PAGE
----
Melanoma Cell Growth Inhibited by Novel Compound
News Jan 04, 2018 | by Laura Elizabeth Mason, Science Writer, Technology Networks
Cancer Cell Among 'Normal' Cells
Through a collaborative effort, researchers have developed a novel compound with the ability to inhibit melanoma cell growth. This research, published today in Nature Communications, could pave the way for the development of a new class of cancer therapies, with improved safety and efficacy.
The term ‘epigenetics’ is used to define the molecular processes that influence changes in gene expression, without directly affecting the original DNA sequence. The body is able to turn genes ‘on’ or ‘off’ via epigenetic changes. These changes can result in cellular modifications that can lead to the conversion of a cell from ‘normal’ to ‘cancerous’, and can also promote a tumor’s growth and resistance to treatment.
The novel compound ‘Corin’ can target specific epigenetic modifying proteins. Through this mechanism, it could be possible to significantly improve a patient’s condition, without unwanted adverse effects. The clinical use of epigenetic drugs is currently limited due to their limited therapeutic window and unexpected adverse effects. Corin’s dual-target specificity makes it an attractive inhibitor of epigenetic modifications, as it enables selective targeting of epigenetic complexes, more specifically, it inhibits cellular demethylase and deacetylase activity.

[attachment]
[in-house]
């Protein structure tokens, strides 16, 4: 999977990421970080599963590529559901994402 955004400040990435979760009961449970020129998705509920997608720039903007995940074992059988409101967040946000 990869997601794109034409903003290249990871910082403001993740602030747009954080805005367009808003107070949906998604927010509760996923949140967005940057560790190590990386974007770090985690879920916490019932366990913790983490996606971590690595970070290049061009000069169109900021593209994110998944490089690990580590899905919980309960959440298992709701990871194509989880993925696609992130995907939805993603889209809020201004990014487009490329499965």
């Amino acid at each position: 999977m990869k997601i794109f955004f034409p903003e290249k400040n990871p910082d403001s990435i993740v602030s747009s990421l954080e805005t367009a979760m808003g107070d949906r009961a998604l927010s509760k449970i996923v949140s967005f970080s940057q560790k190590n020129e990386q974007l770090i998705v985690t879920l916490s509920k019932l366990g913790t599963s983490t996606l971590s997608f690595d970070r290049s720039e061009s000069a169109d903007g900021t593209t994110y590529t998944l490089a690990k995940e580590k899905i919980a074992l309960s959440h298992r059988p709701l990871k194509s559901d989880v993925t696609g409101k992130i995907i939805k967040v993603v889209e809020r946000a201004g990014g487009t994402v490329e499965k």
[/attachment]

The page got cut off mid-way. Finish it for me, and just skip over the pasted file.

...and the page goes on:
Co-corresponding author Rhoda M. Alani, MD, Boston University School of Medicine (BUSM), commented on the potential impact of their findings in a recent press release: "It is anticipated that this novel compound will have significant efficacy in human melanomas and other cancers either as a stand-alone therapy or in combination with other targeted or immune-based therapies,"
The researchers used a melanoma cell culture system to assess the efficacy of Corin, and determined that several cancer-associated activities; cellular growth, differentiation and migration, were affected in vitro. Additional experimental melanoma models demonstrated that the compound could inhibit tumor cell growth with nominal toxicity.
The team noted that the effectiveness of targeted epigenetic therapies may not be confined to the oncology field, as epigenetic changes are also known to affect the immune system.
Alani concluded: "It is expected that this study will lay the foundation for developing a new class of potent and effective cancer therapies and the development of reagents targeting epigenetic events in immune-mediated diseases as well as other epigenetically-influenced diseases."